Property Partnerships: Taxation of General Joint Property
All partnership property is held jointly by its partners, but not all jointly-held property is in a property partnership. The following is an excerpt from our popular property tax report Property Partnerships which takes an in-depth look at the Taxation Of General Joint Property:
Here we shall consider the taxation aspects of property held in joint names, with joint beneficial interests. Aspects specific to property held jointly between spouses and civil partners are dealt with separately below, as are partnerships.
Income Tax and Joint Ownership
In the context of a joint property investment business, each joint owner is taxed according to his or her share of the net property income. PIM1030 states:
‘Where there is no partnership, the share of any profit or loss arising from jointly owned property will normally be the same as the share owned in the property being let. But joint owners can agree a different division of profits and losses and so occasionally the share of the profits or losses will be different from the share in the property. The share for tax purposes must be the same as the share actually agreed.’
So, by default, income will be allocated according to the underlying beneficial ownership of the property, but if there is an agreement in place that income be split differently, then that may be followed – and updated, from time to time. However, it is HMRC’s long-held position that an agreement cannot be applied retrospectively – i.e., it applies to the division of profits from the date of agreement, not to profits received beforehand.
It may be more tax-efficient if rental income is split other than according to underlying beneficial ownership and, particularly in family scenarios, one owner may be prepared to sacrifice some of his or her beneficial income entitlement so that a relative or close friend may receive more income (for matters specific to joint ownership between spouses and civil partners, please see next below).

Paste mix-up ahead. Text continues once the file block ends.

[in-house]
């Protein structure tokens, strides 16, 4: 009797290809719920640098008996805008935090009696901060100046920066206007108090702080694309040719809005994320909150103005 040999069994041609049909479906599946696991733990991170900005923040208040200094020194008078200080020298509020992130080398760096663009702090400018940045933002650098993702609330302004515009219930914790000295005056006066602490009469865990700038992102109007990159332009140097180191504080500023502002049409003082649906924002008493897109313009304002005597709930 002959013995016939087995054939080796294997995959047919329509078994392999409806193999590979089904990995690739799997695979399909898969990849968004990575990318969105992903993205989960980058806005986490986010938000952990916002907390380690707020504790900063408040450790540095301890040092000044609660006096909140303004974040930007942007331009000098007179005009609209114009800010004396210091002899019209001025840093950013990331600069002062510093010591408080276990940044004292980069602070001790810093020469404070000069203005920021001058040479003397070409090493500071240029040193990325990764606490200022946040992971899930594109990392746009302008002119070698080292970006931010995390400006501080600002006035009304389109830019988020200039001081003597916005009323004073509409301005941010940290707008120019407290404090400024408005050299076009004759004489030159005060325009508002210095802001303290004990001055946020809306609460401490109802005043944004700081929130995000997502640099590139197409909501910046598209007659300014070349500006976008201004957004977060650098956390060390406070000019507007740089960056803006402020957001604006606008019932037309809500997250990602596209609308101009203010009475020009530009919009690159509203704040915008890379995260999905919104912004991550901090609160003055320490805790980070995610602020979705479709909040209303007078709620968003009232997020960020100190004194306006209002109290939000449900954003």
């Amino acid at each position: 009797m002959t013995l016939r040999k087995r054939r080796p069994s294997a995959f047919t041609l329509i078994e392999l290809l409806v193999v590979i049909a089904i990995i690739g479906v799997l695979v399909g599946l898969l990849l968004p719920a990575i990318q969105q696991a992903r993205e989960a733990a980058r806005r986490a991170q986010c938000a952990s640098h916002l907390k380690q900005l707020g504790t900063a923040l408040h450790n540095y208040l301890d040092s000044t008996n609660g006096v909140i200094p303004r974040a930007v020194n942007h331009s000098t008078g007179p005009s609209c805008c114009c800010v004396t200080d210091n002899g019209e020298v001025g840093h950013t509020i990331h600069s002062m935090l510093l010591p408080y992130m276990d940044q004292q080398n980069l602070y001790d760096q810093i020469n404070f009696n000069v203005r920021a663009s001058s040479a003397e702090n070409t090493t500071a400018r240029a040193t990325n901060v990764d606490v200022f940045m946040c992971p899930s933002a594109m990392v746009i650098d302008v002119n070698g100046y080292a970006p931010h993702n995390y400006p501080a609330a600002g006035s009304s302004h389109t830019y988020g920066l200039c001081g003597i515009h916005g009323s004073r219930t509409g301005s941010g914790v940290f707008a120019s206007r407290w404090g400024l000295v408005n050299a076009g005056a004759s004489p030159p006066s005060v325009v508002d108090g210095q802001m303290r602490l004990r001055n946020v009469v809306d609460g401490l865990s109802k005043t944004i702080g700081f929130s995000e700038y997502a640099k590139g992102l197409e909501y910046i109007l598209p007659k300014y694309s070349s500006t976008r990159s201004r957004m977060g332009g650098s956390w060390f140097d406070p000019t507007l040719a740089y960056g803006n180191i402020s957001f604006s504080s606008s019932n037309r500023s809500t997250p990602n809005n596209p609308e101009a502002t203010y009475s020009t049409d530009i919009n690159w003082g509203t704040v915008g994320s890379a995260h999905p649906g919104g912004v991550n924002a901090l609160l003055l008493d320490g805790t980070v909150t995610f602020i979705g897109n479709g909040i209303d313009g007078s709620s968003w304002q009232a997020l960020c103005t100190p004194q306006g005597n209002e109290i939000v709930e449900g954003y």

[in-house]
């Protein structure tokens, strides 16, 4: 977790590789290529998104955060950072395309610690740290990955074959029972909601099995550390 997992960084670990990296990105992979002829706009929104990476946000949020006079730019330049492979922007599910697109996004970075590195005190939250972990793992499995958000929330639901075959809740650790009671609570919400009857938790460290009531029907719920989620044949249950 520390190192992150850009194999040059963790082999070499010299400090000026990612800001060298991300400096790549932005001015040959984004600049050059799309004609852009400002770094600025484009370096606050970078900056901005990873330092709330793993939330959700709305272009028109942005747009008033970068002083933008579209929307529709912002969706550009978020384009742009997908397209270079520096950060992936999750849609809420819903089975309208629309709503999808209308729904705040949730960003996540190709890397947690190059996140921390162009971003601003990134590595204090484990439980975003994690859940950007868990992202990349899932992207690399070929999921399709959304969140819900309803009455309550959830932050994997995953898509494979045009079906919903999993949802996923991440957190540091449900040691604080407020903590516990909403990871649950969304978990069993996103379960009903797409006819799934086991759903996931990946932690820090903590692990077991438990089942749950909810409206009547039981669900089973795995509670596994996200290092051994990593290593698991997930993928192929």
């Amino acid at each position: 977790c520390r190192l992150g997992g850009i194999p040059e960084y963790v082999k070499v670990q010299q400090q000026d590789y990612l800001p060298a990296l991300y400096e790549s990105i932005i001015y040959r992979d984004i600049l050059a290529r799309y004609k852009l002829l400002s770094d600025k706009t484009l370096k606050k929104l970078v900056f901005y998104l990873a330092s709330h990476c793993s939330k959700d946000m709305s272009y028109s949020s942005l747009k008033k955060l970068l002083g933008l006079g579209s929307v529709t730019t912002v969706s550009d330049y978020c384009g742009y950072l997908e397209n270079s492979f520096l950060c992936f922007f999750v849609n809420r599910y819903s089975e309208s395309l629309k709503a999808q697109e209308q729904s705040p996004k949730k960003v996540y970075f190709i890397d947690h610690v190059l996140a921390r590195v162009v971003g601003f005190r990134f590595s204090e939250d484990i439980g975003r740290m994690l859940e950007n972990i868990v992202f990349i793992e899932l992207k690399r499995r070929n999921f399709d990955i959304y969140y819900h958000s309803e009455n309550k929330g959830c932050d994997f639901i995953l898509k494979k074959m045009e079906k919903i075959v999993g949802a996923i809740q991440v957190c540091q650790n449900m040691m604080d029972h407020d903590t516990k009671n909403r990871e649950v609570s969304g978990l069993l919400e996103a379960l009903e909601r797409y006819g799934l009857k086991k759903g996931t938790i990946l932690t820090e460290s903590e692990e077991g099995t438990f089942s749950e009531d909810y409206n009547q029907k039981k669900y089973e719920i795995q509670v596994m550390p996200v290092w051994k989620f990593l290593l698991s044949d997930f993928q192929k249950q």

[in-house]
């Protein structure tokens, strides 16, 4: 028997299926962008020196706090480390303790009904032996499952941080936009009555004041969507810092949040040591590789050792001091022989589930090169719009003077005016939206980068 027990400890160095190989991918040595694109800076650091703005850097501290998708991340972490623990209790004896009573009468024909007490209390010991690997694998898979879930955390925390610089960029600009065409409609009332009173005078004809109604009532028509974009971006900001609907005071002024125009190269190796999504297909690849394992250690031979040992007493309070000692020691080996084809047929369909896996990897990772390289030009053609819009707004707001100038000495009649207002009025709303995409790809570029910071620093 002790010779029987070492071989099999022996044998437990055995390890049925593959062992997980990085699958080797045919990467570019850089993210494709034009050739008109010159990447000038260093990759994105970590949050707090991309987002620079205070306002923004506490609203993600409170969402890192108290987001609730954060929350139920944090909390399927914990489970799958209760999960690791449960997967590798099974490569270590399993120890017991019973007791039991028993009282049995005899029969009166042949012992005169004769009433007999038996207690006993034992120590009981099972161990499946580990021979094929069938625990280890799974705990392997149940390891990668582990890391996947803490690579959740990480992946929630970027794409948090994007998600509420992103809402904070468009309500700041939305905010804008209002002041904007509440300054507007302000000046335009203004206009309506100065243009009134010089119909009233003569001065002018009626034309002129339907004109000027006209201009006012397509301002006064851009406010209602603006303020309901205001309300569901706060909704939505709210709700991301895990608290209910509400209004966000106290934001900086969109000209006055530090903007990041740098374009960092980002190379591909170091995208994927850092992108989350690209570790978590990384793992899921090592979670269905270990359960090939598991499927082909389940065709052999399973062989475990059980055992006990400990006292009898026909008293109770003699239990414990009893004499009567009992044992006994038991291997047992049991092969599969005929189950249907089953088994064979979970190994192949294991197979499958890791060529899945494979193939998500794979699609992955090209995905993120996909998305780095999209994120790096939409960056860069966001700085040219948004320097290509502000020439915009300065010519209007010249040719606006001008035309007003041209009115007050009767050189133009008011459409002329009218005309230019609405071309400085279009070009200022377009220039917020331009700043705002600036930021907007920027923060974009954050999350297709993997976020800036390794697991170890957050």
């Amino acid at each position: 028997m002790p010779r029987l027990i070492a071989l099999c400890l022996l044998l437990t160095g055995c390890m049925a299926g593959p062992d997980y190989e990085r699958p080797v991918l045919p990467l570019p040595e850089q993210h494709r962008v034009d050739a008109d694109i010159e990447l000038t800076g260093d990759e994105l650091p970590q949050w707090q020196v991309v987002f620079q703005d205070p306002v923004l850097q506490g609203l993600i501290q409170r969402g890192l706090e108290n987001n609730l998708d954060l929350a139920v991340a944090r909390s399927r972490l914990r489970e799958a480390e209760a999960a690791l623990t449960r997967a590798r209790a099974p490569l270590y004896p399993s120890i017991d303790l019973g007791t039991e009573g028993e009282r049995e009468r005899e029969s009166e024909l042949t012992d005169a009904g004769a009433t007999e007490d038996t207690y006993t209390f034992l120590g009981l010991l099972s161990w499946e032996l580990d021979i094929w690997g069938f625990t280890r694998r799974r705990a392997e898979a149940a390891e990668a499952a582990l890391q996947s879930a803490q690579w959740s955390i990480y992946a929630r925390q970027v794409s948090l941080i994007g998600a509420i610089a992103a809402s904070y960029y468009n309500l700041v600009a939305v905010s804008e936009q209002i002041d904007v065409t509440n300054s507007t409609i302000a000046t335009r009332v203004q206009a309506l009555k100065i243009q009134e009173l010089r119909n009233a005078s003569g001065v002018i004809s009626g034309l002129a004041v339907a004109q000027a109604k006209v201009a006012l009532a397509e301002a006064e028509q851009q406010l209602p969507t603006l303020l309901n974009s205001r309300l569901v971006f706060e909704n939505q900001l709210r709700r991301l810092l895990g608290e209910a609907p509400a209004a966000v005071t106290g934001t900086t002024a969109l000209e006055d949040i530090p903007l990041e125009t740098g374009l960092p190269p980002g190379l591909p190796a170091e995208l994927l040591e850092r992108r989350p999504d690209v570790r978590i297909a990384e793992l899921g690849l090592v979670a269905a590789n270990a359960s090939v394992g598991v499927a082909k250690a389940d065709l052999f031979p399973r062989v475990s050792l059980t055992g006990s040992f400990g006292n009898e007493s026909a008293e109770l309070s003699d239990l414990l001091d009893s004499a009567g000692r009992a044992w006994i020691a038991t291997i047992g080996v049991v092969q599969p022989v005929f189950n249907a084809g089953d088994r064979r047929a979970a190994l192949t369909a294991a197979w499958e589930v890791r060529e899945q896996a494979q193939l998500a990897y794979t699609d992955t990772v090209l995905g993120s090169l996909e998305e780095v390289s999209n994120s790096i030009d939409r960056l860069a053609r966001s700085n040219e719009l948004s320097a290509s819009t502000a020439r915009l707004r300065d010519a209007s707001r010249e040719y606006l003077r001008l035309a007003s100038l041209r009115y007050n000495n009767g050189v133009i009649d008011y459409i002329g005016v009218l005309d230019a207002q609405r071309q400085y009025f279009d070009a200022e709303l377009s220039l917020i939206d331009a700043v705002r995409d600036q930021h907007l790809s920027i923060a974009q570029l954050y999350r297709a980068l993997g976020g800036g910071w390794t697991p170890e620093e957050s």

This is generally referred to as a ‘settlement’ and there is specific legislation that treats the income ‘given away’ as still belonging to the ‘settlor’ (donor) for tax purposes. (ITTOIA 2005 Part 5 Chapter 5 s619 et seq.) However, the settlements legislation acts to treat the income given away as still belonging to the settlor only where the settlor does or may benefit. This is deemed automatically to be the case where the income is diverted to a spouse or civil partner, or to a minor child, but if the transfer is not to a spouse, etc., or minor child, there must be arrangements where the money can or will be paid or otherwise used to benefit the settlor (or the settlor’s spouse, minor children, etc).
In other words, spouses and young children aside, a ‘no-strings’ agreement to divert income from one party to another should not trigger the settlements anti-avoidance legislation. Furthermore, spouses are caught only where the thing transferred is essentially a right only to income – in other words, where one spouse transfers both the income and the underlying capital to the other spouse, then the settlements anti-avoidance legislation will not ‘bite’.
Example: Settlements Trap